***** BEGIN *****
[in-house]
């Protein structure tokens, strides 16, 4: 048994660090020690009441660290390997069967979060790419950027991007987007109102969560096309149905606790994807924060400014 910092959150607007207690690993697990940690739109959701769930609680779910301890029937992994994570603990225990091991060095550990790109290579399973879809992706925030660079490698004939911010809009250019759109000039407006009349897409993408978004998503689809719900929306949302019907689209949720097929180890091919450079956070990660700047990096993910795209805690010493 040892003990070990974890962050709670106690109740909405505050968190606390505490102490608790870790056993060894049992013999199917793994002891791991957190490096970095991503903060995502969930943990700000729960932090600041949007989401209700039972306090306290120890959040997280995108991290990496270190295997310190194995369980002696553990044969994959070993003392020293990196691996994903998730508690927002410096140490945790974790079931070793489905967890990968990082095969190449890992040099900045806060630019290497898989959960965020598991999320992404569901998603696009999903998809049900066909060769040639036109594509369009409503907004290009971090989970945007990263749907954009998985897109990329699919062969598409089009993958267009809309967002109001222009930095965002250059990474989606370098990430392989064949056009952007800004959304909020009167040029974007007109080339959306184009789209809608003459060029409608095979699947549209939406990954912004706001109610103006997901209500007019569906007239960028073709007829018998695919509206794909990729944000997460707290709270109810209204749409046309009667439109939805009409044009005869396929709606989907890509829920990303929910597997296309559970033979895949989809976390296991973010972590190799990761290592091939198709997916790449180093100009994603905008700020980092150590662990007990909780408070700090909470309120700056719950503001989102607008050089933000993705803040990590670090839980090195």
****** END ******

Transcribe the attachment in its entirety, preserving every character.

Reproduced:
[in-house]
């Protein structure tokens, strides 16, 4: 048994660090020690009441660290390997069967979060790419950027991007987007109102969560096309149905606790994807924060400014 910092959150607007207690690993697990940690739109959701769930609680779910301890029937992994994570603990225990091991060095550990790109290579399973879809992706925030660079490698004939911010809009250019759109000039407006009349897409993408978004998503689809719900929306949302019907689209949720097929180890091919450079956070990660700047990096993910795209805690010493 040892003990070990974890962050709670106690109740909405505050968190606390505490102490608790870790056993060894049992013999199917793994002891791991957190490096970095991503903060995502969930943990700000729960932090600041949007989401209700039972306090306290120890959040997280995108991290990496270190295997310190194995369980002696553990044969994959070993003392020293990196691996994903998730508690927002410096140490945790974790079931070793489905967890990968990082095969190449890992040099900045806060630019290497898989959960965020598991999320992404569901998603696009999903998809049900066909060769040639036109594509369009409503907004290009971090989970945007990263749907954009998985897109990329699919062969598409089009993958267009809309967002109001222009930095965002250059990474989606370098990430392989064949056009952007800004959304909020009167040029974007007109080339959306184009789209809608003459060029409608095979699947549209939406990954912004706001109610103006997901209500007019569906007239960028073709007829018998695919509206794909990729944000997460707290709270109810209204749409046309009667439109939805009409044009005869396929709606989907890509829920990303929910597997296309559970033979895949989809976390296991973010972590190799990761290592091939198709997916790449180093100009994603905008700020980092150590662990007990909780408070700090909470309120700056719950503001989102607008050089933000993705803040990590670090839980090195």